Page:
I've been working on a slient movie project for a while, and I really enjoy the simplicity of them. I've been watching my way through some classics, including Battleship Potemkin (which you simply must watch if you're into propaganda films, the Russian Revolution, film in general, or the USSR) and some Charlie Chaplin shorts. I have Metropolis, a few additional Fritz Lang films, and some silent science fiction on the list to watch (or re-watch) soon, as well.
The General is, of course, well known for one of the earliest truly big-budget special effects (the destruction of a rail bridge and fully-functional locomotive).
Like a lot of early silent movies about the Civil War, the good guy is from the South. Unlike other classic Civil War movies from this period, however, you don't find yourself astounded by the racism (I'm looking at you, The Birth of a Nation), nor is it nearly as long as many equally great titles.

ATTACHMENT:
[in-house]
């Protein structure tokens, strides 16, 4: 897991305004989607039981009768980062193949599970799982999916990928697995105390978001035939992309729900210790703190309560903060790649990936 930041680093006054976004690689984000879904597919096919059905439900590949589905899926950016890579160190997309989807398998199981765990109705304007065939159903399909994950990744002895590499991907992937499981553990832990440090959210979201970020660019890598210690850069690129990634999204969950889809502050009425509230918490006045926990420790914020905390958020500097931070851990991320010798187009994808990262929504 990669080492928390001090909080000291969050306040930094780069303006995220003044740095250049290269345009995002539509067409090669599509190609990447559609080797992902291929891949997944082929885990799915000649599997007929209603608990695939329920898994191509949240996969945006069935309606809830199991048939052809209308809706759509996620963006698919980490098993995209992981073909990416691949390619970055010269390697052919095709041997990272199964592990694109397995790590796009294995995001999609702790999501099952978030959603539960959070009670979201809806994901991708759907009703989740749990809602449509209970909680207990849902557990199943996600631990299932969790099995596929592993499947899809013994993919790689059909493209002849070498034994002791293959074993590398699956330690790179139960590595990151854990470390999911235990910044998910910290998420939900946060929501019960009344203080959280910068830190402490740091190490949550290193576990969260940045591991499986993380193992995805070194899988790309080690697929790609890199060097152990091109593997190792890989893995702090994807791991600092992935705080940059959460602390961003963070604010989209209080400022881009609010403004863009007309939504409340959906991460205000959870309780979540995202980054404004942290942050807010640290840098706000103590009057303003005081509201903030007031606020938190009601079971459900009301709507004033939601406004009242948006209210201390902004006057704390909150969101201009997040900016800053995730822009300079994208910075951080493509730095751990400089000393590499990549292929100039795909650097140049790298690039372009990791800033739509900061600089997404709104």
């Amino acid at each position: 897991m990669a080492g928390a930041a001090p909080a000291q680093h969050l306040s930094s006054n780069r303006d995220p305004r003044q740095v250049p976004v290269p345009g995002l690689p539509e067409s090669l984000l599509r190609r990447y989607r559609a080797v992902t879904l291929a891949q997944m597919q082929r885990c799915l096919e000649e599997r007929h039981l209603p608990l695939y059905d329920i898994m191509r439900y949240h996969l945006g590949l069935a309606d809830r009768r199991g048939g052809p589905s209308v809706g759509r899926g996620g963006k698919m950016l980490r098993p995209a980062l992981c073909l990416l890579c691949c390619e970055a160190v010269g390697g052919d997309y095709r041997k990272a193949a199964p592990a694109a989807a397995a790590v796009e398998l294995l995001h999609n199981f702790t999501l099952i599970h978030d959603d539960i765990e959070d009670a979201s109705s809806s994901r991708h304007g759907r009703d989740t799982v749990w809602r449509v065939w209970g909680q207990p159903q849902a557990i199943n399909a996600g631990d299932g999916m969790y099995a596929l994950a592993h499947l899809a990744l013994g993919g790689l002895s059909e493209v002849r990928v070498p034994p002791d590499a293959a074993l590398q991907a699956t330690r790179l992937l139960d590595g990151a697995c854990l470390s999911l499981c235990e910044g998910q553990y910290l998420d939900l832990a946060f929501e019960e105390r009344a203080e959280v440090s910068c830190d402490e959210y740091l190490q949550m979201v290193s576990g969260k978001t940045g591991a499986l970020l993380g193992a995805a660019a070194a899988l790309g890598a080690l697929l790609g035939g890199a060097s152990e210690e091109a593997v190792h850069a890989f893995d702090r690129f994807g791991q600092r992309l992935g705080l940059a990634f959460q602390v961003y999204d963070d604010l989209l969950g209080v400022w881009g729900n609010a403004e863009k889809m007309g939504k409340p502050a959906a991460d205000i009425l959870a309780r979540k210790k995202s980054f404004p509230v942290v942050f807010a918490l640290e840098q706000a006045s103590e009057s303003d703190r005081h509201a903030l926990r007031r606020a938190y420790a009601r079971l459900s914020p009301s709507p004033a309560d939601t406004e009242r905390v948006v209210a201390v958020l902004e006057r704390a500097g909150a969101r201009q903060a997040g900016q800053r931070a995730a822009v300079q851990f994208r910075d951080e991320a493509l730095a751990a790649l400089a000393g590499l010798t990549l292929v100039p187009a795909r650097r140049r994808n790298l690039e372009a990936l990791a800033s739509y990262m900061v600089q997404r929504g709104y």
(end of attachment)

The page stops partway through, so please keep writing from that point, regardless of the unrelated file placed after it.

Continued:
Keaton is well known as one of the great silent film actors, and he really did put together a masterful film here (he co-directed as well). I find it interesting that this film did so poorly when originally released, but now it's considered one of the greatest movies ever. Of course, this isn't terribly uncommon for great films.
Anyway, now that the Dublin Irish Festival is over (and our rite went well there, despite a low turnout of about 211 people due to rain), it's time to turn back to other projects (like getting that silent film project off the ground), and to answer some unanswered e-mail. . .